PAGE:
What is the number one cause of disease? What is the cure?

Diabesity is the leading cause of most chronic disease in the 21st century. Diabesity describes the continuum of metabolic abnormalities that ranges all the way from obesity to full blown diabetes. It includes mild blood-sugar elevation and insulin resistance. Those with diabesity are at an increased risk of heart disease, stroke, dementia, cancer, high blood pressure, and kidney failure.

Before a person becomes a diabetic, they go through a stage called insulin resistance. This means that their cells require more insulin than usual to force sugar into the cells. They have elevated resting blood sugars (greater than 100mg/dL. This problem is caused by many different lifestyle factors including physical inactivity, eating too many calories, high sugar and high starch snacks and meals, and a lack of dietary fiber. People in the insulin resistance stage complain of constantly being hungry, craving sweets, having trouble losing weight and enlarging bellies.

While there are some predisposing genes, diabesity and type 2 diabetes are almost entirely caused by lifestyle factors. Nutrition is the most important modifiable lifestyle factor. When your diet is full of empty calories and an abundance of quickly absorbed sugars such as liquid calories including sodas, juices, sports drinks or vitamin waters and refined or starchy carbohydrates including bread, pasta, rice and pastries, your cells slowly become numb to the effects of insulin. Your body thus needs more and more insulin to balance your blood-sugar levels. This leads to insulin resistance, pre-diabetes, and eventually full-blown diabetes.

Elevated insulin levels and insulin resistance are the most important factors leading to rapid and premature aging and all its resultant diseases. Increased levels of insulin, the fat-storage hormone, tell your body to lose muscle and gain weight around the belly. High insulin levels also drive inflammation and oxidative stress. These lead to many health issues including increased weight in the mid-section, inability to lose weight, high blood pressure, high triglycerides and low HDL (good cholesterol), low libido, erectile dysfunction, infertility, joint aches and pain, hair growth in women, poor sleep, increased risk of cancer, Alzheimer’s disease and depression. These conditions are all directly caused and worsened by elevated levels of insulin and inflammation.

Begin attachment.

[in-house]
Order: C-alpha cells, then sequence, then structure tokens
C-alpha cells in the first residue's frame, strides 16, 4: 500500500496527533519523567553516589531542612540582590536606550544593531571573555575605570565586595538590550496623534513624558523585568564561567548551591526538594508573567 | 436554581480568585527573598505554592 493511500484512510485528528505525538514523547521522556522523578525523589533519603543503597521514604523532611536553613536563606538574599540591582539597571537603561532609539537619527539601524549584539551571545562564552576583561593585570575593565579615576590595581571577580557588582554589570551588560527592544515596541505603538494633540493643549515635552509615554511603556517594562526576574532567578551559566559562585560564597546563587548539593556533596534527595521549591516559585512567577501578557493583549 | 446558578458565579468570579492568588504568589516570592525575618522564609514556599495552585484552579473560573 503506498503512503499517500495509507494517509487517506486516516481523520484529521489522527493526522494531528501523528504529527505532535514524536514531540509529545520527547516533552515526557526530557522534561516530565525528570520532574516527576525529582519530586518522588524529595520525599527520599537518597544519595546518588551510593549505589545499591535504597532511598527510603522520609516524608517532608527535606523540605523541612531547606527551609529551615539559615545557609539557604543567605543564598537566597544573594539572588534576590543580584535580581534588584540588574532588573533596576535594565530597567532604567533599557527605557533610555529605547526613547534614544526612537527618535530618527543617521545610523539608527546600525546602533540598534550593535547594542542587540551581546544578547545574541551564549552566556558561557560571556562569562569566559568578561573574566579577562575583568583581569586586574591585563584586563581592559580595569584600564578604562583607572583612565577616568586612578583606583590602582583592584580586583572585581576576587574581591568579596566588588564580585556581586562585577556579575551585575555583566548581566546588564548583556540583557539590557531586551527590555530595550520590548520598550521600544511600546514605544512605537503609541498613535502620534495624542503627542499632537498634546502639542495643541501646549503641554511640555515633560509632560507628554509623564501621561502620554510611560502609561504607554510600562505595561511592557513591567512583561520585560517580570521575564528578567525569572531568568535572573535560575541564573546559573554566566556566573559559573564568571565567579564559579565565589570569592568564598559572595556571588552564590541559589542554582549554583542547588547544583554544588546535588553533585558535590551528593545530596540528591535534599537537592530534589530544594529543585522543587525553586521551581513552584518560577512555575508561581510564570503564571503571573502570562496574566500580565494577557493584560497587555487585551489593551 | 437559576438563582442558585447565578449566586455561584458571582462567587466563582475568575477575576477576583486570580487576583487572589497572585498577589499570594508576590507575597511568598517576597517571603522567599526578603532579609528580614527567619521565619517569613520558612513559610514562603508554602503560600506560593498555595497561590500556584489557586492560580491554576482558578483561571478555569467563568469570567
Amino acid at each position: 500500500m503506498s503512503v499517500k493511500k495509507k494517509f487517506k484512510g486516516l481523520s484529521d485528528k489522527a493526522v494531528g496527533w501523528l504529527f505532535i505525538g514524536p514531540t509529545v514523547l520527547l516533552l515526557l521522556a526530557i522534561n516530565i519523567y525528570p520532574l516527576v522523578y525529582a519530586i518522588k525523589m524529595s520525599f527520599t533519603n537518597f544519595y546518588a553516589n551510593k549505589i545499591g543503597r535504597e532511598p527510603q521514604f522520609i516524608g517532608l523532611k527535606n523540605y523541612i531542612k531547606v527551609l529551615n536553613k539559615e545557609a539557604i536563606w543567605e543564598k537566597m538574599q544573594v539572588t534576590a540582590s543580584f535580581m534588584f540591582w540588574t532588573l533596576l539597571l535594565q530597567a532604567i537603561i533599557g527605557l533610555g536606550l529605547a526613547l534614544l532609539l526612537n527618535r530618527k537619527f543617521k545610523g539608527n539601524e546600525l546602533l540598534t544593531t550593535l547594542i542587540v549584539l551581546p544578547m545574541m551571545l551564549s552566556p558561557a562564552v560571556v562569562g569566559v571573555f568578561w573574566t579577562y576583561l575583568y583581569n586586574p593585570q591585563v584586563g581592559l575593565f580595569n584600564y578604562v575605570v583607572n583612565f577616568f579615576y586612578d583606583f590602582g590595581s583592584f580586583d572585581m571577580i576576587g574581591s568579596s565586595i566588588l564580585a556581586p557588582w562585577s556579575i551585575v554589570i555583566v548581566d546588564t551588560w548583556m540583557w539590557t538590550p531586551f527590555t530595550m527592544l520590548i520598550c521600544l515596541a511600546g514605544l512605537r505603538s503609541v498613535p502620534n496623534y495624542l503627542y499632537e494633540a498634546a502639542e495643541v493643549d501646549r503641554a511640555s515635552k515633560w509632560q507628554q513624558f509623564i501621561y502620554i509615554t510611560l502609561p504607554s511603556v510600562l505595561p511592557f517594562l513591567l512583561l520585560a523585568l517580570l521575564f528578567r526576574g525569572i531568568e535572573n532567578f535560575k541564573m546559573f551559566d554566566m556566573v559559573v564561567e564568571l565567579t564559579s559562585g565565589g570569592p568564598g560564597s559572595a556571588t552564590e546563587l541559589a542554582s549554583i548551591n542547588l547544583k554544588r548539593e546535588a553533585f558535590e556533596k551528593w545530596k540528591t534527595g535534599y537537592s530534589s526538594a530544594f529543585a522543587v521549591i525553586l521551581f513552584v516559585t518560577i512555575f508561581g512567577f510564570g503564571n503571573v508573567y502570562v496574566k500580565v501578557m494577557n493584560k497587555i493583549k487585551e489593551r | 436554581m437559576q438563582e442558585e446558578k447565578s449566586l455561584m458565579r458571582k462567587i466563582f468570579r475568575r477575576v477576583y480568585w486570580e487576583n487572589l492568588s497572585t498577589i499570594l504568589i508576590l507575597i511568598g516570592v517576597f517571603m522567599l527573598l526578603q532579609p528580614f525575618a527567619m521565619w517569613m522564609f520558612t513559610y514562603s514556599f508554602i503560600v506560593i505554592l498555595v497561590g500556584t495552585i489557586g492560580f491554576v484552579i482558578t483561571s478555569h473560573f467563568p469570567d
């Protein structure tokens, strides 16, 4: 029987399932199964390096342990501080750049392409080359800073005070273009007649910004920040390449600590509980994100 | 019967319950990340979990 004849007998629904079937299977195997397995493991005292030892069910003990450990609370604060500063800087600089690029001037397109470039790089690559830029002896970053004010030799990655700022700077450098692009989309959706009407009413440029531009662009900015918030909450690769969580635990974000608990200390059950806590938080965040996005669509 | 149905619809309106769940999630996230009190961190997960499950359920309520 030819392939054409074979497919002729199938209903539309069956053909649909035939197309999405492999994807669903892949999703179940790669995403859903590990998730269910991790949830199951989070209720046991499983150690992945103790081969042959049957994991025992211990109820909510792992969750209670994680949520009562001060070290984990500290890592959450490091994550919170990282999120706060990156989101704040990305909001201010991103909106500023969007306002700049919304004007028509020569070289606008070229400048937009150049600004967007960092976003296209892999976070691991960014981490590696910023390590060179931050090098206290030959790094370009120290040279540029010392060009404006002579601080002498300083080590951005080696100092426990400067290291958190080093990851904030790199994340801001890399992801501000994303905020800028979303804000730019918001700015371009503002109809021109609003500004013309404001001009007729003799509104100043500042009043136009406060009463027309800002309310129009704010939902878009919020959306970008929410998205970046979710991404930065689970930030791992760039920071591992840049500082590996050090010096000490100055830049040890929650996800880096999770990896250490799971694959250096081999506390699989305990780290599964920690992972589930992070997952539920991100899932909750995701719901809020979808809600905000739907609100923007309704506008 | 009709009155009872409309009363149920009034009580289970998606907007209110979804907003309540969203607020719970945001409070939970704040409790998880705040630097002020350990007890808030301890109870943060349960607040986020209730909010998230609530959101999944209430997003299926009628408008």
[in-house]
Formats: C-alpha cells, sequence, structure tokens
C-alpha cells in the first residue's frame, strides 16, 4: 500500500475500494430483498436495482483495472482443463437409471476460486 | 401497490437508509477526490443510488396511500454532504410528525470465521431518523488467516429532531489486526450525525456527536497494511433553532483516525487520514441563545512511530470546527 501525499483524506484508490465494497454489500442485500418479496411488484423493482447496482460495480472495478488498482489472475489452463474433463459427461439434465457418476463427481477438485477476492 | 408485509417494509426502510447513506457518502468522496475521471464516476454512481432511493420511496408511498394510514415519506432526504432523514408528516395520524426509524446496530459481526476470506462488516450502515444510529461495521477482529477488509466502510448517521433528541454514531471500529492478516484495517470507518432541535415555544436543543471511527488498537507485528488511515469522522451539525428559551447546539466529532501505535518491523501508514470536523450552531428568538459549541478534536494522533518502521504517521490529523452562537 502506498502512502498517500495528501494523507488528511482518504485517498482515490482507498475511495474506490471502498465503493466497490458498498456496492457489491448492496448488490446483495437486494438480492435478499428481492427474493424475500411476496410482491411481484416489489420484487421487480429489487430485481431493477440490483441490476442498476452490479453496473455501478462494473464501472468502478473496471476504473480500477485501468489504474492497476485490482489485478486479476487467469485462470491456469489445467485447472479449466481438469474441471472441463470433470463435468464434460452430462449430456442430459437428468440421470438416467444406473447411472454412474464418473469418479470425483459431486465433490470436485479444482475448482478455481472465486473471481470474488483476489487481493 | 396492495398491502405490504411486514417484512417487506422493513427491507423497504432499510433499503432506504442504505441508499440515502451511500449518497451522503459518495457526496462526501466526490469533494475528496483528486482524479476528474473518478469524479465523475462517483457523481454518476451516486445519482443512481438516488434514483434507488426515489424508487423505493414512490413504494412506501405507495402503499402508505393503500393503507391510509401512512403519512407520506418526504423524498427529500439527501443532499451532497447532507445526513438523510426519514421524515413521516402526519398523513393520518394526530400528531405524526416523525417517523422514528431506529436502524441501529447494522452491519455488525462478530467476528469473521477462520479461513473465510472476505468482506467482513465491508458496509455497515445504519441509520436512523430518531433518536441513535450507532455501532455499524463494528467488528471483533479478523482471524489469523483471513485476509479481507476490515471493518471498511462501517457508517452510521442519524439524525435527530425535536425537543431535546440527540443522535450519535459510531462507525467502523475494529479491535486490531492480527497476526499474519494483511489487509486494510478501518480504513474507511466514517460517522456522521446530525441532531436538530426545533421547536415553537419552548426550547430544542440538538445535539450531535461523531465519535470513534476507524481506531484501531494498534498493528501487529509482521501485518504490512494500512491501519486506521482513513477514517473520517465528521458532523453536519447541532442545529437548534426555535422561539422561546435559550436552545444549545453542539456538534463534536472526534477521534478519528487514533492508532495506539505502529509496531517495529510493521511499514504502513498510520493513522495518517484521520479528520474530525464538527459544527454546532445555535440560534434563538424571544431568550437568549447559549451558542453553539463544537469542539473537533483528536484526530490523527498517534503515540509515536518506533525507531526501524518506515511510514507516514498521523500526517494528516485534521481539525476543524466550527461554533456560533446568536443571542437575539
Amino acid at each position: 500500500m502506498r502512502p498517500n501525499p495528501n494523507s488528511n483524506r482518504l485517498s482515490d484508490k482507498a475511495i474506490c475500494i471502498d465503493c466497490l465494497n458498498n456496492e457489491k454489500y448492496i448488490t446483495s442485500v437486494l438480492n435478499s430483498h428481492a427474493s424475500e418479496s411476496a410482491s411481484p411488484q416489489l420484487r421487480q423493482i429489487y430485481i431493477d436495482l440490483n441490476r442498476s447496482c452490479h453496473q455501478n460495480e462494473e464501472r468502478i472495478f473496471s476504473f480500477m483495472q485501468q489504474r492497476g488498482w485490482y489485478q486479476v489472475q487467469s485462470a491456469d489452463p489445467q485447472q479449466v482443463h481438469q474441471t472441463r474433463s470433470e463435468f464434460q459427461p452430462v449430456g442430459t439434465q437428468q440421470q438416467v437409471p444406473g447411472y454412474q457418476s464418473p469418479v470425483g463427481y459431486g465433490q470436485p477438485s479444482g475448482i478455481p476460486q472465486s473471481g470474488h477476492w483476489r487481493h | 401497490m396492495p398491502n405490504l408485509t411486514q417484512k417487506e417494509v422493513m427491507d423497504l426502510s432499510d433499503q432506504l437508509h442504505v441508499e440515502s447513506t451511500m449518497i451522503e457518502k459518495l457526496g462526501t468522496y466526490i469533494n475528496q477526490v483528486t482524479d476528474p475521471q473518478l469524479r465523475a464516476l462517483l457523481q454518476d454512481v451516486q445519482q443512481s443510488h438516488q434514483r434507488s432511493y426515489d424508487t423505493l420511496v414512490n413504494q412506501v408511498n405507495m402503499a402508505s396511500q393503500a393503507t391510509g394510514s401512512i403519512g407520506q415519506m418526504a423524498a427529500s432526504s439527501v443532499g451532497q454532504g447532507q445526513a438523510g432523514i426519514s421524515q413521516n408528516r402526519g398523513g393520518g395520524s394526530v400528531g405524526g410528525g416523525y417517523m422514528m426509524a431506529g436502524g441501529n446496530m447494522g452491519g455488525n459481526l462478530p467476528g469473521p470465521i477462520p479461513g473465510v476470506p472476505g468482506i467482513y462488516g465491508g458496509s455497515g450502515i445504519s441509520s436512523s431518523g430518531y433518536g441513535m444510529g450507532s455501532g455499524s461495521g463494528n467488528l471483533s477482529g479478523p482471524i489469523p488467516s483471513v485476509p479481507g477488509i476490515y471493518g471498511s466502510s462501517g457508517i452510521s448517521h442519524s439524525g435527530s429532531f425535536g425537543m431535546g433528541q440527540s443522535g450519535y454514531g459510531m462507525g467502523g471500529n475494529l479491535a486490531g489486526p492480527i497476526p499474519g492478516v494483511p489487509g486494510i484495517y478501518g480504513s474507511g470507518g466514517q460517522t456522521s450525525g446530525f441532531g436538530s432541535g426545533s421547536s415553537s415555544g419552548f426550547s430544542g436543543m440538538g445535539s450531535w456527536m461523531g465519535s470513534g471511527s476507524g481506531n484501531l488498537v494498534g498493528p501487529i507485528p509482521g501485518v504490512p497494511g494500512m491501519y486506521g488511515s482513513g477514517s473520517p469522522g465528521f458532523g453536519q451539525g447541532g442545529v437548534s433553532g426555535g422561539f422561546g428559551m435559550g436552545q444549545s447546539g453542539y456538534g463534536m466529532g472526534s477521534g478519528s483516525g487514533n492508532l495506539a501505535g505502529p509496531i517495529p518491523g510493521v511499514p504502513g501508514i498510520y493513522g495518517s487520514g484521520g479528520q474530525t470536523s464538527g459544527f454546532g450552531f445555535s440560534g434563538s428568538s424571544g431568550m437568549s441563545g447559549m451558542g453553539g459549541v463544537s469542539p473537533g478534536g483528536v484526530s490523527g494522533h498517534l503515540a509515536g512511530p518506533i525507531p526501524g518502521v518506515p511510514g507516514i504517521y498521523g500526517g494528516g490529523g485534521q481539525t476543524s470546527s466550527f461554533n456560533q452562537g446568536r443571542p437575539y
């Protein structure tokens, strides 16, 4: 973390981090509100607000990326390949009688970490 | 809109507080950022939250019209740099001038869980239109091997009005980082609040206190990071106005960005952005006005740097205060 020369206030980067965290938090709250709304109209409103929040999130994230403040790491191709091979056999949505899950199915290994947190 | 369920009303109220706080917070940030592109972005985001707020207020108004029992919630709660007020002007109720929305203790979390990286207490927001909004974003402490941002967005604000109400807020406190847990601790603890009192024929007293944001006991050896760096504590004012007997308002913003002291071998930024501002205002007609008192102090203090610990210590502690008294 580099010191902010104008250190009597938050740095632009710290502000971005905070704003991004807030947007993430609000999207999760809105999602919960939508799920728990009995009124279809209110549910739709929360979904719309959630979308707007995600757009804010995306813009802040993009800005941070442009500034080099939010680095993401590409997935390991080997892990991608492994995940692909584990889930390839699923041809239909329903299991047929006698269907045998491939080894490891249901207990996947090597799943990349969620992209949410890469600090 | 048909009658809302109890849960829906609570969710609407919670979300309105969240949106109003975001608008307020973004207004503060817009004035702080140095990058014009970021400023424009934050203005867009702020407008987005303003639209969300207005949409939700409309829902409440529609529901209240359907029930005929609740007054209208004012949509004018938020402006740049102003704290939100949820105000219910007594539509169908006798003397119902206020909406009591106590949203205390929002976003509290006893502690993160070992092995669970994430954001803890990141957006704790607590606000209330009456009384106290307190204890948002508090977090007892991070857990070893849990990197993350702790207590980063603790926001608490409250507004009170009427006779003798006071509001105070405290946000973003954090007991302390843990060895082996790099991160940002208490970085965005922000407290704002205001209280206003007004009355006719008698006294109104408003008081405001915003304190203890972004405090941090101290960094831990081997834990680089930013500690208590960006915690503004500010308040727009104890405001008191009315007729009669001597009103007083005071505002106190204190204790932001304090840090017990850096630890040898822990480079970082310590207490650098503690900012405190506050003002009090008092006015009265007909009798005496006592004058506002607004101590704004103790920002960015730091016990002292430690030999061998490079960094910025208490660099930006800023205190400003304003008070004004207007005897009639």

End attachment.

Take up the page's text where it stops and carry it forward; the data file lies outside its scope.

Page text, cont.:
Since insulin resistance and diabesity are a direct result of poor diet and lifestyle, the condition is reversible in the majority of cases. Most people just need to eliminate the things that are sending their body out of balance and include what’s needed to help the body rebalance itself. For most, the interventions required are extremely simple and extraordinarily effective. Simply, eliminate sugar and processed carbohydrates. Instead, eat whole real foods. These are foods without labels. Meals should include protein, healthy fats, vegetables, fruits, nuts, seeds and beans. Regular physical activity is also important. Incorporate regular aerobic activities into your days. This means going for regular walks, swimming, playing tennis, or any other aerobic activity you enjoy.

You are responsible for taking back your health. No single change will completely allow you to take back your health. It is the hundreds of little choices you make every day that will transform your overall health and make a difference. Start making changes today and take back your health.

Use the Glycemic Index and Glycemic Load as natural ways to improve your health.

Obesity is a significant problem in our society. Losing weight and maintaining weight loss is incredibly difficult for most people. A major cause of weight gain in many people is elevated insulin levels. As described in prior articles, insulin is the “get fat and stay fat hormone”. If your insulin levels are high you will gain weight, which tends to be deposited in your belly. This is the dangerous fat, which leads to many diseases. Furthermore, high insulin levels lock in the fat already in your fat cells making weight loss extremely difficult, even with exercise. The glycemic index and glycemic loads are tools you can use to help you decide which foods to eat to help lower your insulin levels. Lower insulin levels will lead to weight loss and help to maintain weight.